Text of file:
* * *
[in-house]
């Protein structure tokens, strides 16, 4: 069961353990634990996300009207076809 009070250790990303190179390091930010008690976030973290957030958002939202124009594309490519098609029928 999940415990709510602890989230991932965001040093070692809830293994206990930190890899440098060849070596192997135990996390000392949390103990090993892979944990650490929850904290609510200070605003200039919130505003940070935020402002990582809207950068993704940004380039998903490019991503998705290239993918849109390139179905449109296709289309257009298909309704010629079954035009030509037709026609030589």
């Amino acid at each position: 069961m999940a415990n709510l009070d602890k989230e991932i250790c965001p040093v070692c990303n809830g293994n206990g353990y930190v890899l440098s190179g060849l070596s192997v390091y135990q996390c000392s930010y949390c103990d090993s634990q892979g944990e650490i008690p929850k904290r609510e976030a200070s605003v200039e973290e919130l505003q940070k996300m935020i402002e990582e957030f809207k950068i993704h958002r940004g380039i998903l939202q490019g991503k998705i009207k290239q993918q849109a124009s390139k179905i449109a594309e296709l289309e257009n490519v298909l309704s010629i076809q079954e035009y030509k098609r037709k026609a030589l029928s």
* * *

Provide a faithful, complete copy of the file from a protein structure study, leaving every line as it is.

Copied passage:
[in-house]
């Protein structure tokens, strides 16, 4: 069961353990634990996300009207076809 009070250790990303190179390091930010008690976030973290957030958002939202124009594309490519098609029928 999940415990709510602890989230991932965001040093070692809830293994206990930190890899440098060849070596192997135990996390000392949390103990090993892979944990650490929850904290609510200070605003200039919130505003940070935020402002990582809207950068993704940004380039998903490019991503998705290239993918849109390139179905449109296709289309257009298909309704010629079954035009030509037709026609030589």
């Amino acid at each position: 069961m999940a415990n709510l009070d602890k989230e991932i250790c965001p040093v070692c990303n809830g293994n206990g353990y930190v890899l440098s190179g060849l070596s192997v390091y135990q996390c000392s930010y949390c103990d090993s634990q892979g944990e650490i008690p929850k904290r609510e976030a200070s605003v200039e973290e919130l505003q940070k996300m935020i402002e990582e957030f809207k950068i993704h958002r940004g380039i998903l939202q490019g991503k998705i009207k290239q993918q849109a124009s390139k179905i449109a594309e296709l289309e257009n490519v298909l309704s010629i076809q079954e035009y030509k098609r037709k026609a030589l029928s």